Host: The special focus of this year’s workshop is in ‘grounding machine learning development in the real world’. Does this mean that there’s still a wide gap between machine learning in the virtual, digital world of simulation and that of our physical world?
Julien Perez: To give a short answer I would say yes but I’ll try to develop it a bit because I think it’s an important point. First of all, I’ve had the opportunity to work in the field of deep learning for almost 15 years now and I started at the time when people basically believed that a neural network could do anything and – what we realise is that – when deep learning started to grow after its first noticeable success in speech recognition (with respect to LSTM) and in vision (with respect to CNNs), we started to realise that the field of deep learning (some people call that differential programming but, whatever) – that adopting deep learning led to overall improvement in each domain of application. Let me give a very specific example that occurred recently.
Deep learning applied to text gives us the transformer. And now we realise that this new kind of ‘convolution’ – I will not go into the details – can actually make a lot of sense not only for text but also for images. And, as we go towards using deep learning for robotics, we see that it doesn’t actually work as well as one could have imagined – but – we’re making progress, we’re starting to better understand why it doesn’t work, what the limitations are and we’re improving the paradigm of deep learning (like we did in the past), but in this case for a new field of application which is robotics.
And, what’s interesting with respect to robotics (as you said) is that, it’s very difficult to simulate. You end up having to deal with constraints that were less present when classifying images for example or even translating text – which are also very challenging tasks of course – but, as we go towards robotics we realise that there are a lot of new challenges we have to deal with for real world applications of machine learning algorithms – in the context of an embodied agent that we call a robot. But one thing that makes me pretty optimistic I would say is that we’re beginning to understand the problems – we’re starting to understand the limitations of the paradigm that we have at hand whether it’s reinforcement learning or deep learning in general.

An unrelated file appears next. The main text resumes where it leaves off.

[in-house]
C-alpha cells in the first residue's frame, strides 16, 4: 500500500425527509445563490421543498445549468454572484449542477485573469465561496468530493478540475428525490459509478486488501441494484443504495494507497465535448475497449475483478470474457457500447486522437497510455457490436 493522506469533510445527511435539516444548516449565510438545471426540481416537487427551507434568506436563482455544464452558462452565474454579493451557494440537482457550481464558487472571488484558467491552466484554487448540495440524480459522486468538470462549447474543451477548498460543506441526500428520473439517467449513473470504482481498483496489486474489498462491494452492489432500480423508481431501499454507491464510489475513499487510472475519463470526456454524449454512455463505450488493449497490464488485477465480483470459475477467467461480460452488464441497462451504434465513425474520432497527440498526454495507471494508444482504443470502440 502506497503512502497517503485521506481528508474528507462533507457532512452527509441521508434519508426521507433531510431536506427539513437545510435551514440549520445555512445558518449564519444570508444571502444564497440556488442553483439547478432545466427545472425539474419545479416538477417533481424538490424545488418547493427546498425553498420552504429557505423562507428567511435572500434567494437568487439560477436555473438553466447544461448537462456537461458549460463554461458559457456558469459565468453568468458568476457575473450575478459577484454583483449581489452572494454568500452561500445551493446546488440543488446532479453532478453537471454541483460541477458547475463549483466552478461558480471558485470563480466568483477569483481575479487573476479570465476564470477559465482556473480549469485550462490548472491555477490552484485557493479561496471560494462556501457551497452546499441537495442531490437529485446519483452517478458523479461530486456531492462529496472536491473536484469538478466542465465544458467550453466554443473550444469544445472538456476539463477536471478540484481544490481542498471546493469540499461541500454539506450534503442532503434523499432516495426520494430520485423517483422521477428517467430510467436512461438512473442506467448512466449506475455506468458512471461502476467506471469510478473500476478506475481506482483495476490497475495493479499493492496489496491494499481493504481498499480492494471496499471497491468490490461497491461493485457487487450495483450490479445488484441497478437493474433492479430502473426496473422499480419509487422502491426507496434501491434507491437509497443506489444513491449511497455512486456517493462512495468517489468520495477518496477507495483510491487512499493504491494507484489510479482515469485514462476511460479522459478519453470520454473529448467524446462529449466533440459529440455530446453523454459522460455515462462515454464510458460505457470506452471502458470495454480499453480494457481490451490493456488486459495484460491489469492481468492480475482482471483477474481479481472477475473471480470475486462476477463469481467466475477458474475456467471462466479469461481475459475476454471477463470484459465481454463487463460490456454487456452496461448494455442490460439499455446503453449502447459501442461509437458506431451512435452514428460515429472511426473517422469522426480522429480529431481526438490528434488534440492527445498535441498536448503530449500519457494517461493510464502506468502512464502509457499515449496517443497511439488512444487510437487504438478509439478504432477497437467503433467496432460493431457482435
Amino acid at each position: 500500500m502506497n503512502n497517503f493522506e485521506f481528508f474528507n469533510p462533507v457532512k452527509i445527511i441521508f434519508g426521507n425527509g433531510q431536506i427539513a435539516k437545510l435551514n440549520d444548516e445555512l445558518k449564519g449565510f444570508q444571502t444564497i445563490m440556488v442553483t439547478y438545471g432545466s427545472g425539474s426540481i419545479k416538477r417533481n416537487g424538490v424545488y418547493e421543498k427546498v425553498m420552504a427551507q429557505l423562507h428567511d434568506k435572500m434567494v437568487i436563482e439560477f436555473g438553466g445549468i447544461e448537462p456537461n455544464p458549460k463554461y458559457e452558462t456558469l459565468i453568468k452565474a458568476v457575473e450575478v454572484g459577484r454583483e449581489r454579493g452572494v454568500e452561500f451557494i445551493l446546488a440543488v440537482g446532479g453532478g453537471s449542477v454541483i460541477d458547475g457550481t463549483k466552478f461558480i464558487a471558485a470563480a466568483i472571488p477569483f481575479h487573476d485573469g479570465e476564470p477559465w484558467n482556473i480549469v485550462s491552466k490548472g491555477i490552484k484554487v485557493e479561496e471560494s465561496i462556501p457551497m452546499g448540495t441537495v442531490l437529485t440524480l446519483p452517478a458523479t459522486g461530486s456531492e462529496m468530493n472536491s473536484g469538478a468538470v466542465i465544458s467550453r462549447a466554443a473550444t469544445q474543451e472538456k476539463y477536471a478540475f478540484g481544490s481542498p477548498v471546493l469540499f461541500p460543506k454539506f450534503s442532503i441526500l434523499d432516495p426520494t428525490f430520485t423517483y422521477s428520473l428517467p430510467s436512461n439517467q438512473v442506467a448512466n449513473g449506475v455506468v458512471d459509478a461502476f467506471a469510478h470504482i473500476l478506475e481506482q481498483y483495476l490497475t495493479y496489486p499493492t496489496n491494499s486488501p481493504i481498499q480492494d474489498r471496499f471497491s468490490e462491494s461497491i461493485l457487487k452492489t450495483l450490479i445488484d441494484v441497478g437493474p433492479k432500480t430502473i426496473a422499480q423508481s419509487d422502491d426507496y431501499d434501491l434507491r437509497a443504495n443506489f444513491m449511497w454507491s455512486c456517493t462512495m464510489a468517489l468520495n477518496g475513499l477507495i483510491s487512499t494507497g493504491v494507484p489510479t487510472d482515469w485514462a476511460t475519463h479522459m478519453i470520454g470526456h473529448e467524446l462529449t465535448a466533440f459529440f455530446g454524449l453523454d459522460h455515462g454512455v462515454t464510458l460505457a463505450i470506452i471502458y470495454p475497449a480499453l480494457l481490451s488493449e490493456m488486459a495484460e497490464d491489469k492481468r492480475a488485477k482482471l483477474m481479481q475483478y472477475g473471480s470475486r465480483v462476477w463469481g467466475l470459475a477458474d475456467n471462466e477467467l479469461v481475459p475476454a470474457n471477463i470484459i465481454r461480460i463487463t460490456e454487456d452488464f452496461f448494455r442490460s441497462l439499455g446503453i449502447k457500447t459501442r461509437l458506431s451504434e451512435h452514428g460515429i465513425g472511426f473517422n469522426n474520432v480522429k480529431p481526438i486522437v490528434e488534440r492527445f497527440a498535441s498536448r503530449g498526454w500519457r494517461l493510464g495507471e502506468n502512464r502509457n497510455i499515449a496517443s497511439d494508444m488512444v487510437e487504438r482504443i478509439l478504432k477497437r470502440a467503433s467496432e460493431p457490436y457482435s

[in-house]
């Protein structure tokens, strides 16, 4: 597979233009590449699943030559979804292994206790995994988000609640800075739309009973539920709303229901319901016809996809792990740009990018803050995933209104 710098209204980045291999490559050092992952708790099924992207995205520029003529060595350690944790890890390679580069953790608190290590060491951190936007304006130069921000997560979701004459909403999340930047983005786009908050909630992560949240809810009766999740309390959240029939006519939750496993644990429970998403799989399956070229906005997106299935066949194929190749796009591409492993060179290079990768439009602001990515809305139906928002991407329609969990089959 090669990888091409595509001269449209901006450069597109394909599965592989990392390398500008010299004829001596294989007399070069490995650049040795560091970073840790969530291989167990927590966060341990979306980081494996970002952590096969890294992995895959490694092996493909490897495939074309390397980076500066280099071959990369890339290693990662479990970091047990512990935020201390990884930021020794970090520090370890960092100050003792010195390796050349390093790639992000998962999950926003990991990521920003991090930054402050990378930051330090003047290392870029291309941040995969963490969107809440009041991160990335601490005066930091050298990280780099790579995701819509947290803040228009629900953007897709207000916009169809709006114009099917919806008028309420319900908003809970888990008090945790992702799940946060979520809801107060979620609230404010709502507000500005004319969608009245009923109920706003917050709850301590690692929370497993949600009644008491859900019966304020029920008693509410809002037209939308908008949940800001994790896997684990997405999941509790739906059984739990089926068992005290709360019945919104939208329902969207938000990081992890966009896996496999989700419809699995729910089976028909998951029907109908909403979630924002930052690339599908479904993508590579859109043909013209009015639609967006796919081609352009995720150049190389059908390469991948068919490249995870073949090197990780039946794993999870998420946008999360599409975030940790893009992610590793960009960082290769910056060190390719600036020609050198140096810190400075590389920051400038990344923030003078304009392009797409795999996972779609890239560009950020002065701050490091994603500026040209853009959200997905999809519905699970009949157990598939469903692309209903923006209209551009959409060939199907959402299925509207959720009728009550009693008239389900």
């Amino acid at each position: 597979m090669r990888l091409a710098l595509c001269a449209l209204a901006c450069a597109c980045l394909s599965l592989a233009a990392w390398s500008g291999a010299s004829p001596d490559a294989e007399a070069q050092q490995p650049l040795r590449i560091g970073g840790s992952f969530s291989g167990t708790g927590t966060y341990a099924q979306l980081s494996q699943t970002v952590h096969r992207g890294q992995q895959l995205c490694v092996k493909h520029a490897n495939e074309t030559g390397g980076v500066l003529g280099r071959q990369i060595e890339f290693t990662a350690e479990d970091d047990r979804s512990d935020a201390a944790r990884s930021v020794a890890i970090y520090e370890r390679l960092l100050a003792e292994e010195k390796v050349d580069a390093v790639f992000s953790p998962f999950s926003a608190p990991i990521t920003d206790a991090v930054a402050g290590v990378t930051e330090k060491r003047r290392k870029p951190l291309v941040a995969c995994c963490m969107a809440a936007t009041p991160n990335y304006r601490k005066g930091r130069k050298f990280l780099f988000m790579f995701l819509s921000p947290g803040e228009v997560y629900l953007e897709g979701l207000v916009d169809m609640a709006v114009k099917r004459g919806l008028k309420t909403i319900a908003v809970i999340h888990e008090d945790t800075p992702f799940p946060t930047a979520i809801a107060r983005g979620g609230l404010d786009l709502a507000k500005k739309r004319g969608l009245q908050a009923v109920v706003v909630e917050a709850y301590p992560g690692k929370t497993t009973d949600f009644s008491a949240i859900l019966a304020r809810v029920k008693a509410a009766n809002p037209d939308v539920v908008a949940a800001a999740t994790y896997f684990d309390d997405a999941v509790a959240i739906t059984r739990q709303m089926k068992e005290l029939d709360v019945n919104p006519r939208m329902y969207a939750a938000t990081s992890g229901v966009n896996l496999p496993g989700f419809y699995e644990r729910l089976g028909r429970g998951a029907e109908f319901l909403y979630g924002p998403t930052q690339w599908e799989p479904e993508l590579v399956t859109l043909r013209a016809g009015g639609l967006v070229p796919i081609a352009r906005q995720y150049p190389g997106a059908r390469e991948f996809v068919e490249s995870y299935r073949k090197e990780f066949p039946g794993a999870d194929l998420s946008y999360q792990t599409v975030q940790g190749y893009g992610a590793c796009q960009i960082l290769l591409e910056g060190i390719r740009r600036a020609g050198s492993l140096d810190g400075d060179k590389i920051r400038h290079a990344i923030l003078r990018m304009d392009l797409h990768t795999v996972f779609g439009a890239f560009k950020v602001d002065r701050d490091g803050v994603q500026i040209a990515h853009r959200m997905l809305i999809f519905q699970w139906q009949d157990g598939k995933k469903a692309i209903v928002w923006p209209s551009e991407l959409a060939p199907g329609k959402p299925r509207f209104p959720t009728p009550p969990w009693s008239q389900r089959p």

So, there’s still a lot of work to do to before having an autonomous embodied agent in a human crowded environment but I think we’re going in the right direction and, for simple tasks, we may even very soon start to have embodied agents functioning in environments beyond the factory. I think it’s also a matter of adoption – as we start to have embodied agents in more human crowded places like a café or a bar – well make progress in our understanding of this difficulty of grounding machine learning in the real world and we’ll get better.
For example, if I take the field of computer vision, the more we started using it, the more people started to adopt the models – not forgetting of course the frameworks like TensorFlow or PyTorch that make adoption easier – and the more people use it the more we learn about the capability but also the limitations of the model and the better the paradigm becomes. So, to conclude, that’s why there is still a lot of ground to cover but we’re going in the right direction.
Host: Can you briefly describe the main topics that will be presented and discussed in the workshop?